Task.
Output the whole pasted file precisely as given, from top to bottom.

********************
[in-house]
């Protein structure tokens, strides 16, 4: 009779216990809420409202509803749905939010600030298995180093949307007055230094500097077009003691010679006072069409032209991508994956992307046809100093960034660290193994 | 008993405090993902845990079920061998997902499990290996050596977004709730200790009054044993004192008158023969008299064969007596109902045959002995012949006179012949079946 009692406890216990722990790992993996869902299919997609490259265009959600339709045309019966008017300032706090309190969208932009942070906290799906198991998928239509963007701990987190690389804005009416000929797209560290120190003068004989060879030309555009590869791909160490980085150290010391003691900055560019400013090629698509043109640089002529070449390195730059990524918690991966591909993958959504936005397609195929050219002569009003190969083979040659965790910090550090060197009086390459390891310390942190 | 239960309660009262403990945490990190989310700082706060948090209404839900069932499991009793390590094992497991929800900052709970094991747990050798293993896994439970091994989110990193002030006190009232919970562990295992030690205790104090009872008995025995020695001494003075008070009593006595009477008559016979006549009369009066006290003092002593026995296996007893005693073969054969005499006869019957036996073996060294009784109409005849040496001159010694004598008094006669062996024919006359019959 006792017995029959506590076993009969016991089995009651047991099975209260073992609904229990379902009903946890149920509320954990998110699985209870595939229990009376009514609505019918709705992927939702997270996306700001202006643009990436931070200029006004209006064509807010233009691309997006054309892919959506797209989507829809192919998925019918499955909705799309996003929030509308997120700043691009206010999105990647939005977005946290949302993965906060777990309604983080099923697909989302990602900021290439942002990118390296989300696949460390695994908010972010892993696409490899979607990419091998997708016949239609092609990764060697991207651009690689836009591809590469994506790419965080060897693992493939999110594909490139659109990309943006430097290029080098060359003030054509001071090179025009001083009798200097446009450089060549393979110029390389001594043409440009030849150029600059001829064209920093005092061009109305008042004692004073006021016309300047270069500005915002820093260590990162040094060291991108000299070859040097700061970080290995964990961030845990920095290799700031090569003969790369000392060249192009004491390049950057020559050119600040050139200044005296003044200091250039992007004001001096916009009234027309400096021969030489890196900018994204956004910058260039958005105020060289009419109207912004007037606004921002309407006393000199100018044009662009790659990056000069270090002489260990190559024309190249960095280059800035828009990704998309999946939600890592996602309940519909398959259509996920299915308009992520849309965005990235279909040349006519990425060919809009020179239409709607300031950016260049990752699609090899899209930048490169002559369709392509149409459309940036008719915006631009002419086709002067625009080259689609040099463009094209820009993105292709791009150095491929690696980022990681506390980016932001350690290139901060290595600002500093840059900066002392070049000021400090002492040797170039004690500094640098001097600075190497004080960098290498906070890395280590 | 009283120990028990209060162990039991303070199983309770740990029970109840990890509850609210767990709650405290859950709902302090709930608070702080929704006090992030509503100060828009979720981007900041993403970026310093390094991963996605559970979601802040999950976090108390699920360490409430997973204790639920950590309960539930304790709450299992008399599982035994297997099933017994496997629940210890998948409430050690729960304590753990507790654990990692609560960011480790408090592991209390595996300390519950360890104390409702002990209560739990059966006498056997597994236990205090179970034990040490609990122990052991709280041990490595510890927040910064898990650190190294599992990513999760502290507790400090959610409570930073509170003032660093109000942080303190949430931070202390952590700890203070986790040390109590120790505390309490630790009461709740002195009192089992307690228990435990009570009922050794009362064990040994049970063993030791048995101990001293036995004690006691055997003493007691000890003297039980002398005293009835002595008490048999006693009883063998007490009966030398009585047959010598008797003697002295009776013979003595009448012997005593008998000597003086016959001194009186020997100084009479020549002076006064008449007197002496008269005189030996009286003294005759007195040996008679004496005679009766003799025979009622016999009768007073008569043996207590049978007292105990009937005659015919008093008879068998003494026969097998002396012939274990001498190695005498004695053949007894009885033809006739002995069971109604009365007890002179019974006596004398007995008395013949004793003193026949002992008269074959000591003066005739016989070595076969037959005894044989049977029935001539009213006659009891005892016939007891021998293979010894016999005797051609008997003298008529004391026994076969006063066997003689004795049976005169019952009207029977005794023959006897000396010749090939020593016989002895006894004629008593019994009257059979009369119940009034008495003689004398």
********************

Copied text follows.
[in-house]
């Protein structure tokens, strides 16, 4: 009779216990809420409202509803749905939010600030298995180093949307007055230094500097077009003691010679006072069409032209991508994956992307046809100093960034660290193994 | 008993405090993902845990079920061998997902499990290996050596977004709730200790009054044993004192008158023969008299064969007596109902045959002995012949006179012949079946 009692406890216990722990790992993996869902299919997609490259265009959600339709045309019966008017300032706090309190969208932009942070906290799906198991998928239509963007701990987190690389804005009416000929797209560290120190003068004989060879030309555009590869791909160490980085150290010391003691900055560019400013090629698509043109640089002529070449390195730059990524918690991966591909993958959504936005397609195929050219002569009003190969083979040659965790910090550090060197009086390459390891310390942190 | 239960309660009262403990945490990190989310700082706060948090209404839900069932499991009793390590094992497991929800900052709970094991747990050798293993896994439970091994989110990193002030006190009232919970562990295992030690205790104090009872008995025995020695001494003075008070009593006595009477008559016979006549009369009066006290003092002593026995296996007893005693073969054969005499006869019957036996073996060294009784109409005849040496001159010694004598008094006669062996024919006359019959 006792017995029959506590076993009969016991089995009651047991099975209260073992609904229990379902009903946890149920509320954990998110699985209870595939229990009376009514609505019918709705992927939702997270996306700001202006643009990436931070200029006004209006064509807010233009691309997006054309892919959506797209989507829809192919998925019918499955909705799309996003929030509308997120700043691009206010999105990647939005977005946290949302993965906060777990309604983080099923697909989302990602900021290439942002990118390296989300696949460390695994908010972010892993696409490899979607990419091998997708016949239609092609990764060697991207651009690689836009591809590469994506790419965080060897693992493939999110594909490139659109990309943006430097290029080098060359003030054509001071090179025009001083009798200097446009450089060549393979110029390389001594043409440009030849150029600059001829064209920093005092061009109305008042004692004073006021016309300047270069500005915002820093260590990162040094060291991108000299070859040097700061970080290995964990961030845990920095290799700031090569003969790369000392060249192009004491390049950057020559050119600040050139200044005296003044200091250039992007004001001096916009009234027309400096021969030489890196900018994204956004910058260039958005105020060289009419109207912004007037606004921002309407006393000199100018044009662009790659990056000069270090002489260990190559024309190249960095280059800035828009990704998309999946939600890592996602309940519909398959259509996920299915308009992520849309965005990235279909040349006519990425060919809009020179239409709607300031950016260049990752699609090899899209930048490169002559369709392509149409459309940036008719915006631009002419086709002067625009080259689609040099463009094209820009993105292709791009150095491929690696980022990681506390980016932001350690290139901060290595600002500093840059900066002392070049000021400090002492040797170039004690500094640098001097600075190497004080960098290498906070890395280590 | 009283120990028990209060162990039991303070199983309770740990029970109840990890509850609210767990709650405290859950709902302090709930608070702080929704006090992030509503100060828009979720981007900041993403970026310093390094991963996605559970979601802040999950976090108390699920360490409430997973204790639920950590309960539930304790709450299992008399599982035994297997099933017994496997629940210890998948409430050690729960304590753990507790654990990692609560960011480790408090592991209390595996300390519950360890104390409702002990209560739990059966006498056997597994236990205090179970034990040490609990122990052991709280041990490595510890927040910064898990650190190294599992990513999760502290507790400090959610409570930073509170003032660093109000942080303190949430931070202390952590700890203070986790040390109590120790505390309490630790009461709740002195009192089992307690228990435990009570009922050794009362064990040994049970063993030791048995101990001293036995004690006691055997003493007691000890003297039980002398005293009835002595008490048999006693009883063998007490009966030398009585047959010598008797003697002295009776013979003595009448012997005593008998000597003086016959001194009186020997100084009479020549002076006064008449007197002496008269005189030996009286003294005759007195040996008679004496005679009766003799025979009622016999009768007073008569043996207590049978007292105990009937005659015919008093008879068998003494026969097998002396012939274990001498190695005498004695053949007894009885033809006739002995069971109604009365007890002179019974006596004398007995008395013949004793003193026949002992008269074959000591003066005739016989070595076969037959005894044989049977029935001539009213006659009891005892016939007891021998293979010894016999005797051609008997003298008529004391026994076969006063066997003689004795049976005169019952009207029977005794023959006897000396010749090939020593016989002895006894004629008593019994009257059979009369119940009034008495003689004398």